The airport authority today is expected to approve the first major lease for FedEx Corp. facilities off Democrat since the company moved here more than 30 years ago.
Rent in the 30-year lease - with options to extend it through 2058 - will be tied to increases in the Consumer Price Index or 13 percent price hikes every five years.
FedEx will have the option of paying whichever is smaller.
"What we are doing is recognizing the value of the airport to the community and providing a pathway that allows FedEx to continue to be an extremely valuable economic contributor to Memphis and to grow in the future," said Scott Brockman, finance director for the Memphis-Shelby Airport Authority.
"We all know the CPI won't rise with ruthless abandon. This way, FedEx can predict their rentals and we can predict our revenue flow," he said.
FedEx Corp. would not provide information until it has a fully executed lease, which Brockman expects will be in late January.
In 2006, FedEx paid approximately $7 million or an average of 24 cents a square foot in rent to the airport authority, half of what it made from its public and employee parking lots, which generated nearly $14 million in revenue this year, according to the authority's annual report.
The new deal includes no rent increases until July 2008, when some pieces of the nearly 29 million square feet of space that FedEx leases from the airport will be subject to a one-time 15 to 25 percent increase.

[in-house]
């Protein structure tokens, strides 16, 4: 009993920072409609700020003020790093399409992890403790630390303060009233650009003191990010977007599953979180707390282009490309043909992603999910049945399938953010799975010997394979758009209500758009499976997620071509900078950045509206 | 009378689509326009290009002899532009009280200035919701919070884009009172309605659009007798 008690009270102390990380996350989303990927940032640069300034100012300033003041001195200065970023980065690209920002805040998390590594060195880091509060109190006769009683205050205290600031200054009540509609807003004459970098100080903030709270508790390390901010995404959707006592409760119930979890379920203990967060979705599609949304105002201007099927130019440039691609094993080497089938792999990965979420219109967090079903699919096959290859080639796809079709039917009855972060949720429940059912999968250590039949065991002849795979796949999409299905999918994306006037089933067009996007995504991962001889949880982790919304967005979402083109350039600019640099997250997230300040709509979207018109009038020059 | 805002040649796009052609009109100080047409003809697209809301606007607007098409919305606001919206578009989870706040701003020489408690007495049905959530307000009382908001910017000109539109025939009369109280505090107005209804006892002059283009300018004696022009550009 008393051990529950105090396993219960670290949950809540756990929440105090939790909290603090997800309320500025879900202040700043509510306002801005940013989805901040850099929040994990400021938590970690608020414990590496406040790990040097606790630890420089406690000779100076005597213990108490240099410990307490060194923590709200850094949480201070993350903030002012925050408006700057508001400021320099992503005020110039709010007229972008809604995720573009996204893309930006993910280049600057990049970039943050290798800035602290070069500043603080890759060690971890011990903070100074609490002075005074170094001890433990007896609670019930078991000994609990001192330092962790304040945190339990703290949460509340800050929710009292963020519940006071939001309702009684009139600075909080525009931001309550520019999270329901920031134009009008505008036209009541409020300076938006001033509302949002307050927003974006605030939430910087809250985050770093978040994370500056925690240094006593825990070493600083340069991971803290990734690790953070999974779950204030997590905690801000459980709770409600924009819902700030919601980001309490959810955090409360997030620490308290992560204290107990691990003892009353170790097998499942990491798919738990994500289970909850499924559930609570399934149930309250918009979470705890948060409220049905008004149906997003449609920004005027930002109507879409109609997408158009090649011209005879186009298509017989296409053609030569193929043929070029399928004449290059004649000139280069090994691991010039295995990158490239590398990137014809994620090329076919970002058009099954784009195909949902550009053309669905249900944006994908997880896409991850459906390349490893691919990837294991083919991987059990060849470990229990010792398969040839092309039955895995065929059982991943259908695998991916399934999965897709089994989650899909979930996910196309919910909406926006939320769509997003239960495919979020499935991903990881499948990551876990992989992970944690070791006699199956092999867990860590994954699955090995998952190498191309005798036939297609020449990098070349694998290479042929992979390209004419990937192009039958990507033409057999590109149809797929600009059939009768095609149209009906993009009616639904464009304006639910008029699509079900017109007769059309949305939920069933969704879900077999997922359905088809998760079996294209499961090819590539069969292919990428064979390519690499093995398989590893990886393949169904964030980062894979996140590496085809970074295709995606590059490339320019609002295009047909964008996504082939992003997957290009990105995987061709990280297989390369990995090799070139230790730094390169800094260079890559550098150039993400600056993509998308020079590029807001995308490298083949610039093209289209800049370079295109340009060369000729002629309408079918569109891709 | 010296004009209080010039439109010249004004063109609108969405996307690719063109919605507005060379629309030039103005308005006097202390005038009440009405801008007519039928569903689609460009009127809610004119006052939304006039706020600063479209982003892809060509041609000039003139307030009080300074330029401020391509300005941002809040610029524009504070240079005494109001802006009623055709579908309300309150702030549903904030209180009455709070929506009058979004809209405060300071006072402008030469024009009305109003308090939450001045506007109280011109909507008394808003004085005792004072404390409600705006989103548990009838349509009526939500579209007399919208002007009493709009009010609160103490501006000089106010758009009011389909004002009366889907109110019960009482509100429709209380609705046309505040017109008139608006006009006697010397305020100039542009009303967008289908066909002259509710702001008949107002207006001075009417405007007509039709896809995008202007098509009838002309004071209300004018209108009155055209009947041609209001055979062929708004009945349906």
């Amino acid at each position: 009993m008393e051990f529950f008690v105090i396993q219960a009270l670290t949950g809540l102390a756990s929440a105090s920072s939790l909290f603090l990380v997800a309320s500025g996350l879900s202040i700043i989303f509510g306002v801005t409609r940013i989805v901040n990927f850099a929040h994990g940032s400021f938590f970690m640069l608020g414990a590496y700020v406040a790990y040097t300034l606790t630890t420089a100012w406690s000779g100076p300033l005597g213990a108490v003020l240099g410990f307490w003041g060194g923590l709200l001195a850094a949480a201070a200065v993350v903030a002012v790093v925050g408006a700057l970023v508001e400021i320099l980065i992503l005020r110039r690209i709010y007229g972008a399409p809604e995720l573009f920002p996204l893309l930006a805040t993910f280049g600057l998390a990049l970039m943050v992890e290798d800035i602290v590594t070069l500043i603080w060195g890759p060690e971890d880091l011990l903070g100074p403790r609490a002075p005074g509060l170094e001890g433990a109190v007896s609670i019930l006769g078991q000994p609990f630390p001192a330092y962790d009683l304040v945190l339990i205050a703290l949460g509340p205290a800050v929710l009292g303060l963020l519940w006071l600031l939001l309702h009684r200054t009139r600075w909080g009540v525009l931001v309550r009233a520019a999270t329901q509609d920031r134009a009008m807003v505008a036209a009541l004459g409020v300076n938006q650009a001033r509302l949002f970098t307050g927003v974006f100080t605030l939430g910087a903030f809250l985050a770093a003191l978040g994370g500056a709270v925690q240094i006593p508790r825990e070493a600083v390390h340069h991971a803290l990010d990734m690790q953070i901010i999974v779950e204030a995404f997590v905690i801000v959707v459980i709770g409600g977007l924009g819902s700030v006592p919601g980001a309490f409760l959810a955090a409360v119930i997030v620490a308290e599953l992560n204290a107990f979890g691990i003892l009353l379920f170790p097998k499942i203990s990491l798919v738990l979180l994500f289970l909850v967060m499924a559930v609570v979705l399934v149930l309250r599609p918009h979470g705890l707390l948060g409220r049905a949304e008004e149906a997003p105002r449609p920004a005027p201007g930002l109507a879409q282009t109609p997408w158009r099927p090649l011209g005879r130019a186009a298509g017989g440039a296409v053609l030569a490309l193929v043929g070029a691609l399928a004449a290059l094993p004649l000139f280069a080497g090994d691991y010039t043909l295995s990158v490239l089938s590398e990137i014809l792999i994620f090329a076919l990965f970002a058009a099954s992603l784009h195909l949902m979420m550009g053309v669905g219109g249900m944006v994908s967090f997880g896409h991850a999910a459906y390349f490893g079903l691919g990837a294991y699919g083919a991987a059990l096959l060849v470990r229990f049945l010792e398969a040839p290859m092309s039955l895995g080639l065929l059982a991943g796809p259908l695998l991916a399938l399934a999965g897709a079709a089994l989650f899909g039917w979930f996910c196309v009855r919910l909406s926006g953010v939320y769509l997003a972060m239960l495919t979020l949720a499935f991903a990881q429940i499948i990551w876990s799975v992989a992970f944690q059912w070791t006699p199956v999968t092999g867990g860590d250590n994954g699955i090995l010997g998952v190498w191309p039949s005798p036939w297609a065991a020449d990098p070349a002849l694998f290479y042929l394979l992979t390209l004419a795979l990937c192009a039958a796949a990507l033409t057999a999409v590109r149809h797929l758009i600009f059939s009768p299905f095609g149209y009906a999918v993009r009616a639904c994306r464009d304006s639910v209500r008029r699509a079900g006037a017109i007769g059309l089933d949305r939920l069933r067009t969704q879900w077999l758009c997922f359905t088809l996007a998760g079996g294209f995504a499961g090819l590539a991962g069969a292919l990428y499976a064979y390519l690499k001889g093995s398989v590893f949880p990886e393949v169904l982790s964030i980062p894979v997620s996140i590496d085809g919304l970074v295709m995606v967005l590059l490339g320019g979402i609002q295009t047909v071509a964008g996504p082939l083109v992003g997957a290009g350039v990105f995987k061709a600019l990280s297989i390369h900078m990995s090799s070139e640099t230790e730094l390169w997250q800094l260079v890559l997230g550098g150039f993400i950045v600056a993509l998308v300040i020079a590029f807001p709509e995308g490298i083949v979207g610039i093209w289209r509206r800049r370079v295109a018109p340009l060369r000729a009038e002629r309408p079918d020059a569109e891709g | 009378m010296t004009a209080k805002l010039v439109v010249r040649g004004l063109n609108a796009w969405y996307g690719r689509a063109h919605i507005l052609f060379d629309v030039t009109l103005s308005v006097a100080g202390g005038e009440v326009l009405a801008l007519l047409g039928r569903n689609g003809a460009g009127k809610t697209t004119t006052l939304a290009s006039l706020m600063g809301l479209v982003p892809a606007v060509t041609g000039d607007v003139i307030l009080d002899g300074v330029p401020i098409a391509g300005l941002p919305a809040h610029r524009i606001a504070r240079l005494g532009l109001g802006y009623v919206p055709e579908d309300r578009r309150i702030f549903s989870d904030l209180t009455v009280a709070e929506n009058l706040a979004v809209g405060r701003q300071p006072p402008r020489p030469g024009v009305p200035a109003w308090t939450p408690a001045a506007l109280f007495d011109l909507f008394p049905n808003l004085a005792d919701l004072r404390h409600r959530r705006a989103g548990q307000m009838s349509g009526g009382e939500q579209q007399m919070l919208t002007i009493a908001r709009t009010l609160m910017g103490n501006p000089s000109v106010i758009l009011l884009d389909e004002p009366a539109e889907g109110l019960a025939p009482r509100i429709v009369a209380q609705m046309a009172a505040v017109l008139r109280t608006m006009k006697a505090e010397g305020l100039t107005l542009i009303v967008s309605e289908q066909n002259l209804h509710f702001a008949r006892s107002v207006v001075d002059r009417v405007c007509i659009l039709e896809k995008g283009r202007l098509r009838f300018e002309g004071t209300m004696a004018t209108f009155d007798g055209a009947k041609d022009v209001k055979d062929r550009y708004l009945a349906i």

In 2013, rent on most of the parcels will increase either 13 percent or the difference in the Consumer Price Index from 2008 to 2013.
In the last five years, the CPI has risen 13.1 or an average of 2.6 percent a year, according to the Bureau of Labor Statistics.
"That is fairly modest compared to the statistical standard. The reason is because we've had low inflation since 1992," said spokesman Steve Reed.
By giving FedEx the option to take the lesser of the two increases, experts say the airport authority is doing what it can to ensure the company's future in Memphis.
"Intuitively, it sounds like Memphis has decided that the engine of its economic development is FedEx. The airport is not necessarily looking to maximize what it can take out of FedEx, but rather to take advantage of what FedEx brings to Memphis," said Mike Webber, president of Webber Air Cargo in Kansas City.
"I don't believe any single force has shaped Memphis post-'70s more than FedEx. I think the locals do well to err on side of caution to take care of their crown jewel."
Based on a study completed in 2004 by the University of Memphis, Memphis International Airport contributes more than $21 billion a year to the region's economic development. More than $19 billion comes from air cargo operations.
While DHL and UPS also have a presence at the airport, FedEx controls more than 90 percent of the cargo market .
"Airports have traditionally used used CPI as a measure," said Dick Marchi at the Airports Council International-North America.
"But because airfield construction costs have been inflating at higher than CPI rates at most airports for some years, people have been looking for alternatives."
In general, FedEx's new rates will range from 19 to 24 cents per square foot, depending upon improvements on the land and who paid for them.
"The rate is about average. Some companies pay more, some pay less," Brockman said.
Rent will be tied to increases in the Consumer Price Index or 13 percent price hikes every five years.
Yankee has the distinction of being the first taxiway in Memphis built for the Group 6 aircraft, the jumbos that include the Airbus 380 FedEx is scheduled to receive in 2009.
Memphis International Airport's top administrator bid farewell Thursday amid tributes from his bosses on the Airport Authority and No. 1 customer FedEx Corp